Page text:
1st Server:

# oracleasm configure -i 

Configuring the Oracle ASM library driver. This will configure the on-boot properties of the Oracle ASM library driver. The following questions will determine whether the driver is loaded on boot and what permissions it will have. The current values will be shown in brackets (‘[]’). Hitting <ENTER> without typing an answer will keep that current value. Ctrl-C will abort. Default user to own the driver interface []: oracle Default group to own the driver interface []: oinstall Start Oracle ASM library driver on boot (y/n) [n]: y Scan for Oracle ASM disks on boot (y/n) [y]: y Writing Oracle ASM library driver configuration: done


Check the parameters.

# oracleasm configure

# oracleasm init

Creating /dev/oracleasm mount point: /dev/oracleasm Loading module “oracleasm”: oracleasm Configuring “oracleasm” to use device physical block size Mounting ASMlib driver filesystem: /dev/oracleasm

# oracleasm createdisk OCR /dev/sdb1

Writing disk header: done

Instantiating disk: done

# oracleasm createdisk DATA /dev/sdc1

Writing disk header: done

Instantiating disk: done

# oracleasm scandisks
# oracleasm listdisks

2nd Server:

# oracleasm configure -i 

Configuring the Oracle ASM library driver. This will configure the on-boot properties of the Oracle ASM library driver. The following questions will determine whether the driver is loaded on boot and what permissions it will have. The current values will be shown in brackets (‘[]’). Hitting <ENTER> without typing an answer will keep that current value. Ctrl-C will abort. Default user to own the driver interface []: oracle Default group to own the driver interface []: oinstall Start Oracle ASM library driver on boot (y/n) [n]: y Scan for Oracle ASM disks on boot (y/n) [y]: y Writing Oracle ASM library driver configuration: done

# oracleasm init

Creating /dev/oracleasm mount point: /dev/oracleasm Loading module “oracleasm”: oracleasm Configuring “oracleasm” to use device physical block size Mounting ASMlib driver filesystem: /dev/oracleasm

# oracleasm scandisks
# oracleasm listdisks

3- Installation Phase 1- Installing Grid


Create the folder indexes in both servers. To move the files needed in the installation, I create an index named “/u01/oraInstall”. If you wish, you can move installation files somewhere else.

# mkdir -p /u01/app/19/grid
# mkdir -p /u01/app/oracle/product/19/db_1
# mkdir -p /u01/oraInstall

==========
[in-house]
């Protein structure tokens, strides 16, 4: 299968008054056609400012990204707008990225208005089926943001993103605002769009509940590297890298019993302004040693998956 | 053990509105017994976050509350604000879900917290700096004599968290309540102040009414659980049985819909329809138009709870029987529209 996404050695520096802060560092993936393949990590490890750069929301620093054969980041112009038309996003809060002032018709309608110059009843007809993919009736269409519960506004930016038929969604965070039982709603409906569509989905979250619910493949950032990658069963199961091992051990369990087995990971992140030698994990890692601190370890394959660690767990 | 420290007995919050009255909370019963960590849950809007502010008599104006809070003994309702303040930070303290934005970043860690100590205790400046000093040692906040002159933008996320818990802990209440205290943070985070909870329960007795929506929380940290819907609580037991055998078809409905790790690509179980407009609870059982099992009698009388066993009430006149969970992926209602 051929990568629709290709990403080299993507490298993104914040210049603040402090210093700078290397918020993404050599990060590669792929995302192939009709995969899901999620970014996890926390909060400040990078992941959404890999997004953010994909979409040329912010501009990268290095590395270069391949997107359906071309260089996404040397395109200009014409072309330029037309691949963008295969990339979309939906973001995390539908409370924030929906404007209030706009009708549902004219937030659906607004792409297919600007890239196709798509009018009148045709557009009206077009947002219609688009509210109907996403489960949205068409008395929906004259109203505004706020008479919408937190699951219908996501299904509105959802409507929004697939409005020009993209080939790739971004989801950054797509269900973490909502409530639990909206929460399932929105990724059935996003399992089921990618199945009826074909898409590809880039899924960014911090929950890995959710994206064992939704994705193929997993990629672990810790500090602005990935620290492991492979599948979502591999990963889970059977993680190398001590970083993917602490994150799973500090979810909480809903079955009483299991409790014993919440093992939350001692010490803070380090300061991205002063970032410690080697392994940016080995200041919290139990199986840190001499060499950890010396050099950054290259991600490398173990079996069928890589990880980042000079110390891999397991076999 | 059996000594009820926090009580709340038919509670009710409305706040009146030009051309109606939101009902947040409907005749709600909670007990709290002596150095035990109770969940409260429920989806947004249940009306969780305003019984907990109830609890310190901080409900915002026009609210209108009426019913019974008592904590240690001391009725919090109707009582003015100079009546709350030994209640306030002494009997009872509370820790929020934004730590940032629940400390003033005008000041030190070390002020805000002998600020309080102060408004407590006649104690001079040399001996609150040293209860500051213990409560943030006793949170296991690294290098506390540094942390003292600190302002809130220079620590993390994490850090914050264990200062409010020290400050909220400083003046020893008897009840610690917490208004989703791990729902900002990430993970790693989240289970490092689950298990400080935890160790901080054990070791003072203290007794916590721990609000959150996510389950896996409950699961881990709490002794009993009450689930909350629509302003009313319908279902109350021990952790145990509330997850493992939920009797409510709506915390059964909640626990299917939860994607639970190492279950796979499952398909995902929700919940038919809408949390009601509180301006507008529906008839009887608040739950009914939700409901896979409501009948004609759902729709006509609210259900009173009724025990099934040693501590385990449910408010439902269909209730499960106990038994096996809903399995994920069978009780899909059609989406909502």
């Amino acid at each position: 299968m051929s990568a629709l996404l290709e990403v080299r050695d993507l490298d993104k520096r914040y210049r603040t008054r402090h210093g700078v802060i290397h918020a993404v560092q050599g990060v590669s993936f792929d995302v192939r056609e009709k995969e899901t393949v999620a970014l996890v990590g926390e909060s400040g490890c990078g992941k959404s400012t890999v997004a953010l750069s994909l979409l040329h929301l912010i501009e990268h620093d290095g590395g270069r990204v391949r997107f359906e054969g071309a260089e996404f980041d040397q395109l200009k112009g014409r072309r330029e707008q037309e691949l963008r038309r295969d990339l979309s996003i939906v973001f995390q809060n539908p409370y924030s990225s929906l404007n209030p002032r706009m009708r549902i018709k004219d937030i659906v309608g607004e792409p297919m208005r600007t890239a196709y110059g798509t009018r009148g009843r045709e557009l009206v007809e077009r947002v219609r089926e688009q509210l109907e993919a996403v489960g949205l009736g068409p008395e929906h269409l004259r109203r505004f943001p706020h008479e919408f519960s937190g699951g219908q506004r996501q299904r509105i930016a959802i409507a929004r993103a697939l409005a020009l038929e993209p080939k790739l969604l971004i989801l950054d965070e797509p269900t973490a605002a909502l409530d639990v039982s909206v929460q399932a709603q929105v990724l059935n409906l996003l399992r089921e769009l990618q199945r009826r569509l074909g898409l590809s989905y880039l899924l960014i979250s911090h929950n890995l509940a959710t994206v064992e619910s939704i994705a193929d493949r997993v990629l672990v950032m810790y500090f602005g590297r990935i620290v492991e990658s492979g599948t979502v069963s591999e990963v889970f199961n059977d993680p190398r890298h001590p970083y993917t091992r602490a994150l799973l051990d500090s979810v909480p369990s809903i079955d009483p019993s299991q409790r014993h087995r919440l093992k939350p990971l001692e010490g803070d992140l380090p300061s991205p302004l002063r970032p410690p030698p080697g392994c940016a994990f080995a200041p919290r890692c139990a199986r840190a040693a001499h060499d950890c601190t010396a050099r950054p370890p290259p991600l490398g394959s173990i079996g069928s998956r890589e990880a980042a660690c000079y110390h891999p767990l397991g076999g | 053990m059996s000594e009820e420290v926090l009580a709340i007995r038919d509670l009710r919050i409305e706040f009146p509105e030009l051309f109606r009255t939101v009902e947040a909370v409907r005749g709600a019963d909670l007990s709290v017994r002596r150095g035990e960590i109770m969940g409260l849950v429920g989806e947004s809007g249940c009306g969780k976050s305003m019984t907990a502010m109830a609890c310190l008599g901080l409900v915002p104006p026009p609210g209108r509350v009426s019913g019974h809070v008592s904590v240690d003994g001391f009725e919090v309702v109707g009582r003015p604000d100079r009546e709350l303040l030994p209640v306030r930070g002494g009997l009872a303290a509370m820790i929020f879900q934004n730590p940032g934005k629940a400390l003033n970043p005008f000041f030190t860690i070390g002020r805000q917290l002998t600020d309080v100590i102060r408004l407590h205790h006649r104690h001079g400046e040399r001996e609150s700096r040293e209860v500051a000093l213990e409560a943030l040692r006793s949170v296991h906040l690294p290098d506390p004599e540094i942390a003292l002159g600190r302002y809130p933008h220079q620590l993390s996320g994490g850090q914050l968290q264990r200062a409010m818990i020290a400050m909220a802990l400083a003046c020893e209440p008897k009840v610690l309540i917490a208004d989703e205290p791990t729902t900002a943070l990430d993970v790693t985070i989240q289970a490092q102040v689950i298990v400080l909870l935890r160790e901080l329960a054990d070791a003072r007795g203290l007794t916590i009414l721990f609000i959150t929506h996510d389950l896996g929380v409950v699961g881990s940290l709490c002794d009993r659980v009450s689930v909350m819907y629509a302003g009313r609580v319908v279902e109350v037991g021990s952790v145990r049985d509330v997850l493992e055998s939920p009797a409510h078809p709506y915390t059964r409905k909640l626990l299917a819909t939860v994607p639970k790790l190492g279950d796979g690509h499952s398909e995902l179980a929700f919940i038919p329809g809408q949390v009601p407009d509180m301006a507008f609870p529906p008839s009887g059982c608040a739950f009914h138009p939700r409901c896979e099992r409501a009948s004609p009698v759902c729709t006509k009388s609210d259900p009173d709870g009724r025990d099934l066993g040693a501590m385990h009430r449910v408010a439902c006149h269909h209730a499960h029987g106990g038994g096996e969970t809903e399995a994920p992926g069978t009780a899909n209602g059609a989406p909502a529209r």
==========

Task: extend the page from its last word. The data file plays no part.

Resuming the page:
# chown -R oracle:orainstall /u01
# chmod -R 775 /u01

Change the password of the Oracle user. (on both servers)

# passwd oracle

Switch to Oracle user and create profile files.

1st Server:

# su - oracle
$ vi .profile_crs
$ vi .profile_db
[oracle@data4tech01 ~]$ cat .profile_crs 

ORACLE_SID=+ASM1; export ORACLE_SID

GRID_HOME=/u01/app/19/grid; export GRID_HOME

ORACLE_HOME=$GRID_HOME; export ORACLE_HOME

PATH=$ORACLE_HOME/bin:$PATH:$HOME/bin:/usr/sbin; export PATH


LD_LIBRARY_PATH=$ORACLE_HOME/lib:/lib:/usr/lib; export LD_LIBRARY_PATH

CLASSPATH=$ORACLE_HOME/JRE:$ORACLE_HOME/jlib:$ORACLE_HOME/rdbms/jlib; export CLASSPATHexport CLASSPATH=$ORACLE_HOME/JRE:$ORACLE_HOME/jlib:$ORACLE_HOME/rdbms/jlib


[oracle@data4tech01 ~]$ cat .profile_db

ORACLE_HOSTNAME=data4tech01.localdomain; export ORACLE_HOSTNAME

ORACLE_SID=orcl1; export ORACLE_SID

ORACLE_UNQNAME=orcl; export ORACLE_UNQNAME

ORACLE_BASE=/u01/app/oracle; export ORACLE_BASE

ORACLE_HOME=/u01/app/oracle/product/19/db_1; export ORACLE_HOME

ORACLE_TERM=xterm; export ORACLE_TERM


TMP=/tmp; export TMP

TMPDIR=$TMP; export TMPDIR


PATH=$ORACLE_HOME/bin:$PATH:$HOME/bin:/usr/sbin; export PATH

LD_LIBRARY_PATH=$ORACLE_HOME/lib:/lib:/usr/lib; export LD_LIBRARY_PATH

CLASSPATH=$ORACLE_HOME/JRE:$ORACLE_HOME/jlib:$ORACLE_HOME/rdbms/jlib; export CLASSPATH


2nd Server:

# su - oracle
$ vi .profile_crs
$ vi .profile_db
[oracle@data4tech02 ~]$ cat .profile_crs

ORACLE_SID=+ASM2; export ORACLE_SID

GRID_HOME=/u01/app/19/grid; export GRID_HOME

ORACLE_HOME=$GRID_HOME; export ORACLE_HOME

PATH=$ORACLE_HOME/bin:$PATH:$HOME/bin:/usr/sbin; export PATH


LD_LIBRARY_PATH=$ORACLE_HOME/lib:/lib:/usr/lib; export LD_LIBRARY_PATH

CLASSPATH=$ORACLE_HOME/JRE:$ORACLE_HOME/jlib:$ORACLE_HOME/rdbms/jlib; export CLASSPATHexport CLASSPATH=$ORACLE_HOME/JRE:$ORACLE_HOME/jlib:$ORACLE_HOME/rdbms/jlib

[oracle@data4tech02 ~]$ cat .profile_db

ORACLE_HOSTNAME=data4tech02.localdomain; export ORACLE_HOSTNAME

ORACLE_SID=orcl2; export ORACLE_SID

ORACLE_UNQNAME=orcl; export ORACLE_UNQNAME

ORACLE_BASE=/u01/app/oracle; export ORACLE_BASE

ORACLE_HOME=/u01/app/oracle/product/19/db_1; export ORACLE_HOME

ORACLE_TERM=xterm; export ORACLE_TERM


TMP=/tmp; export TMP

TMPDIR=$TMP; export TMPDIR


PATH=$ORACLE_HOME/bin:$PATH:$HOME/bin:/usr/sbin; export PATH

LD_LIBRARY_PATH=$ORACLE_HOME/lib:/lib:/usr/lib; export LD_LIBRARY_PATH

CLASSPATH=$ORACLE_HOME/JRE:$ORACLE_HOME/jlib:$ORACLE_HOME/rdbms/jlib; export CLASSPATH


Upon creating the profiles, start chrony service on both servers.

# systemctl enable chronyd
# systemctl restart chronyd

Move the installation files you’ve downloaded to the /u01/oraInstall in the 1st server.

# chown oracle.oinstall /u01/oraInstall/LINUX*
# chmod 777 /u01/oraInstall/LINUX*

Unzip with the Oracle user.

$ unzip LINUX.X64_193000_grid_home.zip -d /u01/app/19/grid/

Install “cvuqdisk” with root user. (on both servers)

# rpm -Uvh cvuqdisk-1.0.10-1.rpm

Since we unzipped in the first server, “cvuqdisk rpm” isn’t in the second server. That’s why we send it with scp and install.

# scp cvuqdisk-1.0.10-1.rpm root@data4tech02:/tmp

Go to index /tmp in the 2nd server and install.

# cd /tmp
# rpm -Uvh cvuqdisk-1.0.10-1.rpm

Start the installation in the 1st server. Reboot it before starting. Log in with the Oracle user.

$ cd /u01/app/19/grid
$ ./gridSetup.sh

Start the installation by clicking “Configure Oracle Grid Infrastructure for a New Cluster”.


Click “Configure an Oracle Standalone Cluster”.



Choose names for Cluster and Scan. Cluster name shouldn’t be longer than 15 characters, otherwise you encounter fault during installation. (Root.sh step 16)



Add the information of the 2nd server.



Test SSH connectivity, if there’s no connection click “Setup”.



If there isn’t SSH connectivity between the servers, write password of the Oracle user and make the interface create connection.